Featured Image

WASHINGTON, D.C., March 12, 2015 ( — An anti-trafficking bill with bipartisan support has come to a screeching halt over Democratic opposition to a pro-life measure they say was snuck into the legislation, but which Republicans say only maintains the status quo.

S. 178, the Justice for Victims of Trafficking Act of 2015, relies on fines against traffickers to create the Domestic Trafficking Victims' Fund. The fines would be used to help trafficked women.

And according to Democratic senators, that help should include full access to abortion. They are complaining that including the Hyde Amendment in the five-year bill is unnecessary and inappropriate.

Democrats also say they didn't know about the Hyde Amendment language — which is used to prevent annual appropriations funds from being used to fund elective abortions — until after it passed the Senate Judiciary Committee with full bipartisan support.

“These provisions, my caucus did not know about,” Senate Minority Leader Harry Reid, D-NV, said on Tuesday. “The bill will not come off this floor as long as that language is in it.”

“There was a representation that the controversial provision was not included in this bill. It turns out that it was,” said Judiciary Committee Democrat Dick Durbin of Illinois. “I don't know how that happened or who was the author of it.”

The bill passed the committee by voice vote — meaning that it was so uncontroversial that it didn't even require a recorded vote. Its popularity from the 113th Congress was expected to continue this year, and did until Democrats realized abortion funding was restricted.

“A list was sent to certain members saying, 'Here are the changes from last year.' This provision was not listed among them,” said Judiciary Committee Senator Chuck Schumer of New York.

And the committee's top Democrat, Sen. Patrick Leahy of Vermont, said Republicans were using “debates about some of the most vulnerable among us to advance their own political agenda.”

However, the bill's lead sponsor, Republican Sen. John Cornyn of Texas, has said Democrats should have known the pro-life measure was included in the bill. He pointed to how the bill has Democratic cosponsors, was introduced nearly two months ago, and was marked up in committee in late February.

“That leads me to believe that some of the suggestions being made now, that there were provisions in the legislation the people didn't know about, are simply untrue,” Cornyn said in a press conference.

“That presupposes that none of their staff briefed their senators on what was in the legislation, that nobody read a 68-page bill and that senators would vote for a bill — much less co-sponsor it — without reading it and knowing what’s in it. None of that strikes me as plausible.”

“All this does is maintain the status quo by making sure this Crime Victims Compensation Fund, that funds available from that fund, are constrained by the constraint that exists under all other federal law,” he added.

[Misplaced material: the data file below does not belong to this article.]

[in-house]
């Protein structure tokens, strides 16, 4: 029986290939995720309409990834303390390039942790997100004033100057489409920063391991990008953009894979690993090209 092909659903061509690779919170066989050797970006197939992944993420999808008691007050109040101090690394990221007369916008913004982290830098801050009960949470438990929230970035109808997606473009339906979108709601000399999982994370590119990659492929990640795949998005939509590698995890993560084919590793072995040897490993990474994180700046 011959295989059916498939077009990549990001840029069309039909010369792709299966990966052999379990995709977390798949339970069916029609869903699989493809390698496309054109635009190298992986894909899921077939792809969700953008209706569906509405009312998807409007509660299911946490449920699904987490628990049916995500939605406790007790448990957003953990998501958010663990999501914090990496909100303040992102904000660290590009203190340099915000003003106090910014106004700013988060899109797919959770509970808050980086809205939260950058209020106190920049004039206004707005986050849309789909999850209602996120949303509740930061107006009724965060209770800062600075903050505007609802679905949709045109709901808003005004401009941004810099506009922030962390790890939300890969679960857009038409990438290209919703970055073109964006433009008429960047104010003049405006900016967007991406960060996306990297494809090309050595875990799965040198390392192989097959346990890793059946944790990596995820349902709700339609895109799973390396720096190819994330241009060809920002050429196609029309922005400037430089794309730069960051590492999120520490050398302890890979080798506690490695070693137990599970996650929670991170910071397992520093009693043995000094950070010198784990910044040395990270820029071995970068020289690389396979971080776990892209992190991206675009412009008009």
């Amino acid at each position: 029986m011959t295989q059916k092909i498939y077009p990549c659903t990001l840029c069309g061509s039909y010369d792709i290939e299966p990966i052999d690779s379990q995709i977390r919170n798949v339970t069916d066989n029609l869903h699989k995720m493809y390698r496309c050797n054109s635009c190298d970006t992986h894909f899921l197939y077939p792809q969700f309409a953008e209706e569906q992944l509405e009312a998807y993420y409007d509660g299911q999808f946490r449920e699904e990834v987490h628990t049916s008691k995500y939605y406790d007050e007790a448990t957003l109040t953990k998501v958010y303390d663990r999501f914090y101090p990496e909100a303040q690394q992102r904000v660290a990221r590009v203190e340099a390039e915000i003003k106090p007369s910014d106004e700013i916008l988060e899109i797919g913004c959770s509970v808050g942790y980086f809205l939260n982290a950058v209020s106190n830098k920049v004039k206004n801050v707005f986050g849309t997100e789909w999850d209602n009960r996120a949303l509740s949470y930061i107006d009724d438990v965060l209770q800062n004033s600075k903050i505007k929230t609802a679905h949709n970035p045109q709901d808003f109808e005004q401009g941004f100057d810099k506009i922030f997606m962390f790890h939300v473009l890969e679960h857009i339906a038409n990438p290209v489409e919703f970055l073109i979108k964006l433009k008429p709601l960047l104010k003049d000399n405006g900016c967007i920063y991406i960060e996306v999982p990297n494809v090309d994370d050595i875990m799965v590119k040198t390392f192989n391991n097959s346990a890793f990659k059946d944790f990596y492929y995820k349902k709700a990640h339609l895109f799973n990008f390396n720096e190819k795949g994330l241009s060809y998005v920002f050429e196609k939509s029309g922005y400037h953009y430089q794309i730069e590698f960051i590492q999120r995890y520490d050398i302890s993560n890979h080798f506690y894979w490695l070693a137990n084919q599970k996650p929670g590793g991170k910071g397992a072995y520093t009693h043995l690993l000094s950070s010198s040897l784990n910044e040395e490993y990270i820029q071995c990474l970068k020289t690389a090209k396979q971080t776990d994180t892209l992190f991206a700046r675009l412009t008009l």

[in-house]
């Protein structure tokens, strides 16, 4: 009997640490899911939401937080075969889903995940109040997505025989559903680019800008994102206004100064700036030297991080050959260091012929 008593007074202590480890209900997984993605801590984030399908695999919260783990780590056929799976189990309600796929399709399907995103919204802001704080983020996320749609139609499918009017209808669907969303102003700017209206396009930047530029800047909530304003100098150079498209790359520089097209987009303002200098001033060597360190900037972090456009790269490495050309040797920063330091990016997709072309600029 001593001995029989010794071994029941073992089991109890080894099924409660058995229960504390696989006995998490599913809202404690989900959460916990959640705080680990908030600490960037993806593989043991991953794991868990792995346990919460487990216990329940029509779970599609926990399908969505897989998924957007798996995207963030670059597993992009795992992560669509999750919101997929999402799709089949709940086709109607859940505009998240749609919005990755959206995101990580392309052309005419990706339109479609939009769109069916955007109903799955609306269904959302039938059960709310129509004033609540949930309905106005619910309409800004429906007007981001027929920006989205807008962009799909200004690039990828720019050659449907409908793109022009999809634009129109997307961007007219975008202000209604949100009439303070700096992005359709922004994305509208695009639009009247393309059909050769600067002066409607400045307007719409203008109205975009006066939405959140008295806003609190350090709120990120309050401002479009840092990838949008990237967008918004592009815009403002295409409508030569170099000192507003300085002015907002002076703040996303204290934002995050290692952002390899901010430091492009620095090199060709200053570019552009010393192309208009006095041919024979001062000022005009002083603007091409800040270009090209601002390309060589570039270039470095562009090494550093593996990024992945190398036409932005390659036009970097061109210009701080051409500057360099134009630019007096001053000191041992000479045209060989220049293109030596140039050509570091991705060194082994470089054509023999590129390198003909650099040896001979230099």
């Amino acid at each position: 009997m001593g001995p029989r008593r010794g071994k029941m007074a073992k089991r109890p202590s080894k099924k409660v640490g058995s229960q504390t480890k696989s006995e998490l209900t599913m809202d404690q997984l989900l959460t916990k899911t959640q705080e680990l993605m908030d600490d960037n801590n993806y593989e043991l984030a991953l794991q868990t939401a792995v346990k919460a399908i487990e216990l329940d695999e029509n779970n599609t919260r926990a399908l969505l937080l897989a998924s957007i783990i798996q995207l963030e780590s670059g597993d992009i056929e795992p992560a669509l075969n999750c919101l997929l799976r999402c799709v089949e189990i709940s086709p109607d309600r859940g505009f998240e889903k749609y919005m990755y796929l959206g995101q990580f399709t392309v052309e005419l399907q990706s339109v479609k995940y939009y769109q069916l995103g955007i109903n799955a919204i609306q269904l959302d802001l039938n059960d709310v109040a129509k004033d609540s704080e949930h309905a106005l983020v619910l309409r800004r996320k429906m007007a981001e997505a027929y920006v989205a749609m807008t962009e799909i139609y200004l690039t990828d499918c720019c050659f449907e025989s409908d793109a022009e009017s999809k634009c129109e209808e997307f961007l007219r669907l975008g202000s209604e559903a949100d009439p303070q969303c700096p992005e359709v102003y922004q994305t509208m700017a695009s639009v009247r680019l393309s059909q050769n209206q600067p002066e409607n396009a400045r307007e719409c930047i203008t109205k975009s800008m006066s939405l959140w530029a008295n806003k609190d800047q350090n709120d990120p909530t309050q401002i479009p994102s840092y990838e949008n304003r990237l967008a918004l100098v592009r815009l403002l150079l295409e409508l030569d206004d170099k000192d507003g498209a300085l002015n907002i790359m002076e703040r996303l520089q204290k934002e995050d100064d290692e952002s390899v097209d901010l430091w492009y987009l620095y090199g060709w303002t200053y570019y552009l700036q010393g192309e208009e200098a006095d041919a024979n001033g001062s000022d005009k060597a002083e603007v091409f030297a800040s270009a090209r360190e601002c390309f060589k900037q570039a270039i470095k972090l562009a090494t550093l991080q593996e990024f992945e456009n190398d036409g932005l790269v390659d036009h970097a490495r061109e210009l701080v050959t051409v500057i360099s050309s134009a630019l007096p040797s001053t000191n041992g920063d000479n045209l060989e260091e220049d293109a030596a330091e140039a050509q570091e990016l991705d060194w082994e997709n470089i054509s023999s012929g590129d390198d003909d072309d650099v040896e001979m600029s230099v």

Democrats disagree, pointing to how the Hyde Amendment is only attached to the one-year budget appropriations funds considered by Congress each year, while the trafficking bill would be law for five years. Furthermore, those dollars exclusively come from taxpayer-collected funds, while the Domestic Trafficking Victims' Fund would be paid for by fines and fees.

According to Planned Parenthood president Cecile Richards, inclusion of the Hyde Amendment's language would change the anti-trafficking bill from something “that was supposed to help women [to a bill] instead being used to hurt women.”

“The Senate should protect victims of human trafficking, but should not do so at the expense of women's access to safe and legal abortion,” said Richards. “The majority of human trafficking victims are women and girls, and they need access to the full range of reproductive health care services without barriers.”

American Thinker Deputy Editor Drew Belsky disagreed, however.

Click “like” if you are PRO-LIFE!

“It's no surprise that Planned Parenthood demands abortions for sex-trafficking victims,” Belsky told LifeSiteNews. “For Planned Parenthood, abortion is the cure for everything, and a great moneymaker besides. We know from Live Action's investigations that Planned Parenthood has no qualms about profiting off abortions for trafficking victims and then sending them back to their abusers.”

“Counselors in Washington, D.C. and northern Virginia, a national hub for sex-trafficking, told Live Action's investigators that '[w]e see people from all walks of life here – for a while, we were treating all the girls at Paper Moon [a local strip club] and various other places around town.' Facilities in New Jersey and New York echoed this mentality,” said Belsky.

Alveda King, director of African-American Outreach for Priests for Life, was likewise critical of Richards' comments.

“Abortion is not health care,” said King in a statement to LifeSiteNews. “Abortion kills babies and hurts women’s spirits, souls and bodies. Victims of human trafficking need to be rescued from their desperate situations and helped as they regain their dignity and their lives. What they don’t need is to be bullied into abortion if they have become pregnant.”

“Abortion doesn’t address the problem of human trafficking. It is just another way to victimize these women and to increase their trauma,” said King.

In a floor speech on Wednesday, Cornyn criticized Democratic leadership for holding up the bill. The Texas senator said that Republicans had attempted to allow an amendment by Democrats to strip the pro-life language, but that Reid has rejected the offer.

In addition to aiming words at Reid, Cornyn pointedly criticized Democrats who previously supported the legislation for changing their views. He said that unless Democrats end their opposition to S. 178, the bill would be unable to pass the Senate.